An On-Road Examination of Driver Errors at Intersections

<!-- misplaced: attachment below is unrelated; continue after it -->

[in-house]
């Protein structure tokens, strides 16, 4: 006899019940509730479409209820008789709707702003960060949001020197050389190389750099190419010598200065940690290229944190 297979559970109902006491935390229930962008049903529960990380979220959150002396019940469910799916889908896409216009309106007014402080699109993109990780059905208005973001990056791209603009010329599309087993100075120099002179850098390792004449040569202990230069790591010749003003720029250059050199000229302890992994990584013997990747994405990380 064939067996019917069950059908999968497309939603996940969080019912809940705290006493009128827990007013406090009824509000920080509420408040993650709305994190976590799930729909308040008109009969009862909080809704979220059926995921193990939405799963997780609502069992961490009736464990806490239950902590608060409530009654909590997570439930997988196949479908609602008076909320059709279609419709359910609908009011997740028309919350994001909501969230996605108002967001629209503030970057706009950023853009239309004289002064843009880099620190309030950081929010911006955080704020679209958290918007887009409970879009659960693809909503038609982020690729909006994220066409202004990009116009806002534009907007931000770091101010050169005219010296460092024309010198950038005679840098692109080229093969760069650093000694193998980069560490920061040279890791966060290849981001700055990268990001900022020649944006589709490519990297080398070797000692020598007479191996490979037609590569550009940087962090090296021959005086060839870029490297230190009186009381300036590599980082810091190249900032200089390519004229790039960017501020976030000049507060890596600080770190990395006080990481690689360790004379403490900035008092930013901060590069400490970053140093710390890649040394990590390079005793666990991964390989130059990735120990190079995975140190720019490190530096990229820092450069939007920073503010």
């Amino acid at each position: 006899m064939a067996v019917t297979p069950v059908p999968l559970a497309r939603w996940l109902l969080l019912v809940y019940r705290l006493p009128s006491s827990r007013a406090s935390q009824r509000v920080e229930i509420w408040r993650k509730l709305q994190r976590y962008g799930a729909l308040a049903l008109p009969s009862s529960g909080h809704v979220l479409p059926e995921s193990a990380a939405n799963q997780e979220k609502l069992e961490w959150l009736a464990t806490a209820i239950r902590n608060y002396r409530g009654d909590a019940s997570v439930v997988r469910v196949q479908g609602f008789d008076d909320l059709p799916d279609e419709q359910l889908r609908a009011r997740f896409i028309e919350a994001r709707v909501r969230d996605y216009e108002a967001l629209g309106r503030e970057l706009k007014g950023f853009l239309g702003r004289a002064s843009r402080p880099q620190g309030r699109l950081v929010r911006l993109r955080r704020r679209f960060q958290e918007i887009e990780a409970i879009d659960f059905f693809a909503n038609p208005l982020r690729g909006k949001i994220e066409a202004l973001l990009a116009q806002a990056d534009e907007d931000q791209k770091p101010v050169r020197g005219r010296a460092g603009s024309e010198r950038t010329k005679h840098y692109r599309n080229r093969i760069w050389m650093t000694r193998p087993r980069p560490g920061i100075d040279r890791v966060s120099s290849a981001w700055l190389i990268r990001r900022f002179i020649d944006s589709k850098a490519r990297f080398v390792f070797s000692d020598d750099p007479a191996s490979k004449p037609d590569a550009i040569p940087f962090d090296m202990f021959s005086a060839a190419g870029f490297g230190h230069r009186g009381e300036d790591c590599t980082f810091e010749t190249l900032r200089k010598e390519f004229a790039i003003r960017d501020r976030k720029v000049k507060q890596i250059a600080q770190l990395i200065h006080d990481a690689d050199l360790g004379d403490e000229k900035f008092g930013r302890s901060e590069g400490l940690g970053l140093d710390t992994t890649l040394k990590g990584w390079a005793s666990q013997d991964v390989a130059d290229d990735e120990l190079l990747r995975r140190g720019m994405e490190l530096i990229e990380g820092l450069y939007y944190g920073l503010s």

A significant proportion of road trauma occurs at intersections. Understanding driver behavior at intersections therefore has the potential to lead to significant injury reductions. This paper presents a sub-set of the findings from an on-road study investigating the nature of errors made by drivers. Of particular interest in this paper is the number and types of errors made by drivers at intersections. To further understand how the complexity of modern intersections shapes behavior these are compared to the errors made mid-block, and the role of wider systems failures in intersection error causation is investigated. Twenty-five participants drove a pre-determined route, incorporating 25 intersections, in an instrumented vehicle. Two in-vehicle observers recorded the errors made while a range of other data was collected, including driver verbal protocols, forward, cockpit and driver video, driver eye glance behavior and vehicle data (speed, braking, steering wheel angle, lane tracking etc). Participants also completed a post trial cognitive task analysis interview. Participants were found to make 39 different error types, with speeding violations being the most common. Over half of all errors made by drivers occurred at intersections, with a failure to indicate on approach to the intersection, indicating too late and travelling too fast to turn being common errors observed. In-depth analysis of a sub-set of representative error types indicates that driver errors at intersections have various causes, including failures in the wider road system, such as inappropriate or poor roadway design. A range of potential system-wide prevention strategies intersection driving errors are proposed.